A Nisga'a woman hangs eulachon on a ganee'e, or air-drying rack. PHOTO: PAUL COLANGELO

A Nisga’a woman hangs eulachon on a ganee’e, or air-drying rack. PHOTO: PAUL COLANGELO

Often referred to as “salvation fish” for safeguarding native people from starvation, the eulachon is now in need of a lifeline itself—as its habitat and population are in danger. National Geographic reports on the fish’s historical and cultural significance and the the many changes in the ocean that have led to the decline of the eulachon’s numbers:

The fish are also known as halimotkw, often translated as “savior fish” or “salvation fish.” Eulachon return to the rivers here to spawn at the end of the North Pacific winter, when historically food supplies would be running low. In lean years the eulachon’s arrival meant the difference between life and death for people up and down the coast.

Today, the fish that used to safeguard native people from starvation is itself in need of a lifeline.

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Sustainable Seafood, from Dock to Dish

Sixteen Santa Barbara-based fishermen are participating in the Dock to Dish pilot program in California. Seen are Keith and Tiffani Andrews fishing for ridgeback shrimp on the fishing vessel Alamo. PHOTO:   Sarah Rathbone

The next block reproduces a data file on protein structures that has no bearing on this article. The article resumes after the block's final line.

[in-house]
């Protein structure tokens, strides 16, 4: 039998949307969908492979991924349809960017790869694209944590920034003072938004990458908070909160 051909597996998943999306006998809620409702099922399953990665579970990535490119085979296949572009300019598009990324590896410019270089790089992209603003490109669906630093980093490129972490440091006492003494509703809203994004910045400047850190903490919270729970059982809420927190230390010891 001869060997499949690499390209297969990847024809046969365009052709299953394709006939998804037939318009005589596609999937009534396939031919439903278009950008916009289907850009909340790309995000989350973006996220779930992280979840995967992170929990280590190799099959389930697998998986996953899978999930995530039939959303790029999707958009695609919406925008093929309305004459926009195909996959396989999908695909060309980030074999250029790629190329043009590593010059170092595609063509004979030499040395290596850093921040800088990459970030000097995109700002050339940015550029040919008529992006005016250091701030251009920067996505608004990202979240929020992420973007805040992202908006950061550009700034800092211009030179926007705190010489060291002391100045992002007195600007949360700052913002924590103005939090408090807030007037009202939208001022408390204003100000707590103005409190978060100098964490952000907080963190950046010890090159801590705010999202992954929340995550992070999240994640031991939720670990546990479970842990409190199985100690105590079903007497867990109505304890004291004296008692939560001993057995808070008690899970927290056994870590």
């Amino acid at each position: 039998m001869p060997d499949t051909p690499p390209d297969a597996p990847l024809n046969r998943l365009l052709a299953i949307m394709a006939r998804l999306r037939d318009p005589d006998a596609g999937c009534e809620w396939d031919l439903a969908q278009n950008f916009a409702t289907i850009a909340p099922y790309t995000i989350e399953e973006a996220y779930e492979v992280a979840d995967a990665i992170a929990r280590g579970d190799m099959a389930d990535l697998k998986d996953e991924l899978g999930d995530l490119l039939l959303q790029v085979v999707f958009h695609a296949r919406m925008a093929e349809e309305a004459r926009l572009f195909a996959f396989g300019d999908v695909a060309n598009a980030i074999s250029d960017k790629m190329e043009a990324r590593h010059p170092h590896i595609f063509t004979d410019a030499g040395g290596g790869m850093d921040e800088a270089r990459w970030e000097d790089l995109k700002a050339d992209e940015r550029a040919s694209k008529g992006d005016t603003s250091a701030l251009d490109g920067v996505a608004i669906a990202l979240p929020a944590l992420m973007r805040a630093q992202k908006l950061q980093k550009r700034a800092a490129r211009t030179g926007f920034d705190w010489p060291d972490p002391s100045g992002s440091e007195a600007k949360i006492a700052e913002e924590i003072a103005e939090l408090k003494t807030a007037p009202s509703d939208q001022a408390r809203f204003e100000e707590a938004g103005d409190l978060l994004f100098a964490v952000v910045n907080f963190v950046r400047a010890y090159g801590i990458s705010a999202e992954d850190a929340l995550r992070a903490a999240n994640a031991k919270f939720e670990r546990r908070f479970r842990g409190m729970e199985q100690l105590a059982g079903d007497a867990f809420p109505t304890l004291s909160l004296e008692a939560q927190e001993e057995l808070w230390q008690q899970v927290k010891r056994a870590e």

Sixteen Santa Barbara-based fishermen are participating in the Dock to Dish pilot program in California. Seen are Keith and Tiffani Andrews fishing for ridgeback shrimp on the fishing vessel Alamo. PHOTO: Sarah Rathbone

You’ve heard of farm-to-table. At its heart, farm-to-table means that the food on the table came directly from a specific farm. Also emphasizes a direct relationship between a farm and a restaurant or store. The vocabulary of the movement is changing now to include produce from the seas, giving birth to the concept of dock to dish.

The pile of fish marks an important step toward a fundamentally different way that prominent chefs are beginning to source American seafood: the restaurant-supported fishery. Call it an evolutionary leap from community-supported-agriculture programs, which support local farmers, and community-supported fisheries, which support small-scale fishermen. Both models rely on members who share the risks of food production by pre-buying weekly subscriptions.

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Veeshuvala – Local Fishing Net

Photo credits : Ramesh Kidangoor

Photo credits : Ramesh Kidangoor

There are many fishing techniques employed in the backwaters, rivers and canals of Kerala. The local people have a name for each tool and method employed to trap the fish. The most common is Veeshuvala, where a circular net, six to seven meters in diameter and weighted at the edges, is thrown from the shores in a distinctive fashion – a quick spin of the body to gain momentum, then releasing the gathered net at just the right moment. The weights ensure that the net flares out like a umbrella before it lands on the water. A string attached to the hub is then pulled from the banks to haul in the trapped fish. This method of fishing is very common in Kerala especially during monsoon. Continue reading